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August 17, 2002 11:31:47 AM

I'm an AMD user. Ever since pentium came out with 2.53Ghz with 533 FSB, my royalty fer AMD has shaken a bit. Using for graphic heavy games mostly, I would certainly appreciate a few answers
1. AMD(Thoroughbred) with DDR PC3200 Pentium(Northwood) with RDRAM PC1066. Which is definitely faster?
2. What technology does AMD use. What does intel use?
3. Which is better in overclocking?

More about : enlighten

August 17, 2002 11:45:52 AM

1. At stock speeds, the current fastest Athlon at 1.8 (and soon will be 1.933 and 2.066 supposedly, but rumored to be 2.066 and 2.133) can't really compare to the 2.53 in terms of performance in any application. The 1.933 and 2.133 may have a better chance of matching and maybe even beating the 2.53 but the 2.66 and 2.8's will be out 5 days after their launch. It's a close match.

2. As far as I know, both use the old CMOS technology on silicon wafers. Currently they're both on the .13 micron transistor size with copper interconnects. Quite similar on the base level, dramatically different on the architectural level. There's really too much in that to explain all at once.

3. The P4 hands down is an overclocking machine. You can take the lowest Athlon (even if you take a t-bred and say it started at 1.4 GHz) and have a hard time getting a 1 GHz overclock. With a 1.6a, that's actually a pretty conservative goal.

"We are Microsoft, resistance is futile." - Bill Gates, 2015.<P ID="edit"><FONT SIZE=-1><EM>Edited by imgod2u on 08/17/02 04:46 AM.</EM></FONT></P>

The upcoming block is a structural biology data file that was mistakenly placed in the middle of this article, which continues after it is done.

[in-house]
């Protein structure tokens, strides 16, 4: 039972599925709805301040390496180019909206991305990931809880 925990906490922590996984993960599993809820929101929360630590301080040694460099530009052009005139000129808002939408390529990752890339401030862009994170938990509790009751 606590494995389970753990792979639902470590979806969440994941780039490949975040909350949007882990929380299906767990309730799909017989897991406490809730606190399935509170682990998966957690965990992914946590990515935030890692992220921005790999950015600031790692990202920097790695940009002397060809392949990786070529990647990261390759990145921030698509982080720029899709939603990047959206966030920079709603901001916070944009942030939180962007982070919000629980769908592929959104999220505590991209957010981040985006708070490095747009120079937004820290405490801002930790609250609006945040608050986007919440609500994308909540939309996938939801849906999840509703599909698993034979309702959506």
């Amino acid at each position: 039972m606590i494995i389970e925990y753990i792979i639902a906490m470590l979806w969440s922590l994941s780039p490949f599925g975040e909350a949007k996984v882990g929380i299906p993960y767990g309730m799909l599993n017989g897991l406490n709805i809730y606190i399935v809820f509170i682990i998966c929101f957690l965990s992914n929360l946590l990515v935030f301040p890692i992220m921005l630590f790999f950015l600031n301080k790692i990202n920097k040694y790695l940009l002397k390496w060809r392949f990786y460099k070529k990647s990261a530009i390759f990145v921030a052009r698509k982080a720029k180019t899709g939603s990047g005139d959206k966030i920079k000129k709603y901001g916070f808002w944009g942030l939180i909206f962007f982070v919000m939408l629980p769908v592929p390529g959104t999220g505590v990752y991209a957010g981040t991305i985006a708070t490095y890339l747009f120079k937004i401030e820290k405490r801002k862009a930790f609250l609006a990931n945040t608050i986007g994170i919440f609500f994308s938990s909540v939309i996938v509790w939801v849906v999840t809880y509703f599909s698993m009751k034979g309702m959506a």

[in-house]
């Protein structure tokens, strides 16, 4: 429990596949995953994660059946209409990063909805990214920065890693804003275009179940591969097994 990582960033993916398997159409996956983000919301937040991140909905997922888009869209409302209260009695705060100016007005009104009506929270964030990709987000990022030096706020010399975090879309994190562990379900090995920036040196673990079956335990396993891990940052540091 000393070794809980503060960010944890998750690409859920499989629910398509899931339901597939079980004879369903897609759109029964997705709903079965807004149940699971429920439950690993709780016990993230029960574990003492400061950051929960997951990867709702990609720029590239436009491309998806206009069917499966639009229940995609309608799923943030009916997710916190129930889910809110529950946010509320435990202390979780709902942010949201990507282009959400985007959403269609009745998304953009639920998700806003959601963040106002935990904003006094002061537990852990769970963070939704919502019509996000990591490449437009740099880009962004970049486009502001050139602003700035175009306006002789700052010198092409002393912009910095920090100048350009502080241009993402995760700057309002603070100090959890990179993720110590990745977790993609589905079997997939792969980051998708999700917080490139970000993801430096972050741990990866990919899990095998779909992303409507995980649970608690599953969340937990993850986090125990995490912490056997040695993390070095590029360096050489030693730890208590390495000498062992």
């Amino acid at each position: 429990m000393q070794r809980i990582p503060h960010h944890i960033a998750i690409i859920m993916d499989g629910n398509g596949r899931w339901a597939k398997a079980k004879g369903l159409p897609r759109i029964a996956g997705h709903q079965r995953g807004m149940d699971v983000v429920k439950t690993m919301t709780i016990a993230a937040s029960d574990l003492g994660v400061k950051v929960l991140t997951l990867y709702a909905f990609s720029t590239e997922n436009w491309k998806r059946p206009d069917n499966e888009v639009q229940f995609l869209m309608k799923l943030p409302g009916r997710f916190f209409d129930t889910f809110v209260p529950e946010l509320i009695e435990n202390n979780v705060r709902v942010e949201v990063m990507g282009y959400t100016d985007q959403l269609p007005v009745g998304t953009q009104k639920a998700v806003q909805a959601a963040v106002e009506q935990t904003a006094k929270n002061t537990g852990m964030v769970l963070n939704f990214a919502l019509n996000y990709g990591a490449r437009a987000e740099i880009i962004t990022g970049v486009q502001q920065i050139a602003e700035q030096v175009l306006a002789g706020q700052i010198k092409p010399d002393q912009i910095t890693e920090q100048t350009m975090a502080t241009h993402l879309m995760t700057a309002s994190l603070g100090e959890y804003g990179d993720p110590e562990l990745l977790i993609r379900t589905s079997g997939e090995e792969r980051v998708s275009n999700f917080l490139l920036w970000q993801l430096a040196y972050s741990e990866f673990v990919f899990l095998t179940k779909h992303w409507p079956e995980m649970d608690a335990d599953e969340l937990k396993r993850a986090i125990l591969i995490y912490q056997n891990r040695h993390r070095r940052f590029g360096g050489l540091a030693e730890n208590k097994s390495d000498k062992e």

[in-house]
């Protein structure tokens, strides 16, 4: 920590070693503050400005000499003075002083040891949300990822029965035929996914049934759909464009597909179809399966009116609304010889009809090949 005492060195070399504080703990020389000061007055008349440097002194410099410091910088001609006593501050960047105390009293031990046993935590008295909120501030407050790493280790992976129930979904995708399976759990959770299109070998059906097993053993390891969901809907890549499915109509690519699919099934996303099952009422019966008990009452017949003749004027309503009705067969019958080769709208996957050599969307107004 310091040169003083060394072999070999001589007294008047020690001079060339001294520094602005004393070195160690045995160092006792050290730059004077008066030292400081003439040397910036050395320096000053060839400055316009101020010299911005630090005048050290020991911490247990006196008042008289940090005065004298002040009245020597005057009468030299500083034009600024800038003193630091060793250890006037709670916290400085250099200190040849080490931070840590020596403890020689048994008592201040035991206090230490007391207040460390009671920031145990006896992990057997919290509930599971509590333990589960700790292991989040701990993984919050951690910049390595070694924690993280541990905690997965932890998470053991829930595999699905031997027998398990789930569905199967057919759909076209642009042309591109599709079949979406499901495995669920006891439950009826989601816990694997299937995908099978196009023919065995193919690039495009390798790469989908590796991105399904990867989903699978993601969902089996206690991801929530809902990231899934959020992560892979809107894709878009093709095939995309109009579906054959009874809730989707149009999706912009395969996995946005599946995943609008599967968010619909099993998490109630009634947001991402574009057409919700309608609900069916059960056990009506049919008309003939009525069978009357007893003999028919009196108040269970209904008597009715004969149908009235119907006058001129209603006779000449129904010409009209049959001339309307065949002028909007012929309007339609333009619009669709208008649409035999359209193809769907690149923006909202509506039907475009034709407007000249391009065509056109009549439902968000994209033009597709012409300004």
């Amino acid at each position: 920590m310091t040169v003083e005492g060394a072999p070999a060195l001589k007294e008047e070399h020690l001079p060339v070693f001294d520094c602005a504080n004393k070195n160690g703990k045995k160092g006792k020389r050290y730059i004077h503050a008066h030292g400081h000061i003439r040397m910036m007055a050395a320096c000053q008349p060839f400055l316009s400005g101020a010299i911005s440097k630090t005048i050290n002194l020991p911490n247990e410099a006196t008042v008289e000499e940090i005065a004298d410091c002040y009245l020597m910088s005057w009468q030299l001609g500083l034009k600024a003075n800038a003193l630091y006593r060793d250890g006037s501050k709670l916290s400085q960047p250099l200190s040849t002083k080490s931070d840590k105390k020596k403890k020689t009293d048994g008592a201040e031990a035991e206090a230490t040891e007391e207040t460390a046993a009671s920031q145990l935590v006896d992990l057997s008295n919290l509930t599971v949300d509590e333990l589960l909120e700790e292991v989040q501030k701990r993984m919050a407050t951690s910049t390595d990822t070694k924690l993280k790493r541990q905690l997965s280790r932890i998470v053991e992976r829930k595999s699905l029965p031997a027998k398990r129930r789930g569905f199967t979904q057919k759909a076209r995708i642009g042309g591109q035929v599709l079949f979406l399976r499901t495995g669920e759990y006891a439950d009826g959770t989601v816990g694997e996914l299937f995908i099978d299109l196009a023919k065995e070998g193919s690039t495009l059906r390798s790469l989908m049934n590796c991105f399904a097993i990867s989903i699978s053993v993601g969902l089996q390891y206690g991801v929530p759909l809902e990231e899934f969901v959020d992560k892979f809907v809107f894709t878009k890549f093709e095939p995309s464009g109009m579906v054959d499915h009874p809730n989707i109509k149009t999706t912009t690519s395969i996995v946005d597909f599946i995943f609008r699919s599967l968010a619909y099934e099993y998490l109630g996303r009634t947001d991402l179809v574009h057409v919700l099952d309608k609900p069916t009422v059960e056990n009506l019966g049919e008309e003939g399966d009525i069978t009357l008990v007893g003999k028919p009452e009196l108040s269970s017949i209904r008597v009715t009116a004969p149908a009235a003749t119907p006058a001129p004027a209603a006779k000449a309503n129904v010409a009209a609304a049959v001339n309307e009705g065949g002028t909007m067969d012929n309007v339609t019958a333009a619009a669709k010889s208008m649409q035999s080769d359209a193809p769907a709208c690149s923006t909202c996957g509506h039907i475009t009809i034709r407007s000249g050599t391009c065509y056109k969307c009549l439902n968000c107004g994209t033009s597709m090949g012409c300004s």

August 17, 2002 6:41:26 PM

Wait just a bit for the next round of chips the 2400+, 2600+, 2.66 and 2.8. Then we will see who comes out ahead. And if you wait and buy later you will save money to get what would cost you a couple hundred more right now.
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August 17, 2002 6:41:57 PM

when is athlon at 1.933 and 2.133 coming out? cos <A HREF="http://www.pcprogress.com/products.asp?orderid=42761549..." target="_new">they're</A> showing they have p4 2.8 for sale (with no word of preorder in sight, but its probably is).

<font color=green> there's more to life than increasing its speed -Ghandi</font color=green>
August 18, 2002 7:41:25 AM

Quote:
1. At stock speeds, the current fastest Athlon at 1.8 (and soon will be 1.933 and 2.066 supposedly, but rumored to be 2.066 and 2.133) can't really compare to the 2.53 in terms of performance in <b>any</b> application.

This is not true...for starters...the 2200+ holds its own against the 2.53GHz chip....overall the 2.53 is faster....but not in <b>ALL</b> like u said.....the K7 still holds the crown for 3D Rendering software and even some video editing........thanx to the unmatched FPU unit that the Athlon has =)

<A HREF="http://www.anandtech.com/mysystemrig.html?id=13597" target="_new">-MeTaL RoCkEr</A>
August 18, 2002 8:14:40 AM

Quote:
3. The P4 hands down is an overclocking machine. You can take the lowest Athlon (even if you take a t-bred and say it started at 1.4 GHz) and have a hard time getting a 1 GHz overclock. With a 1.6a, that's actually a pretty conservative goal.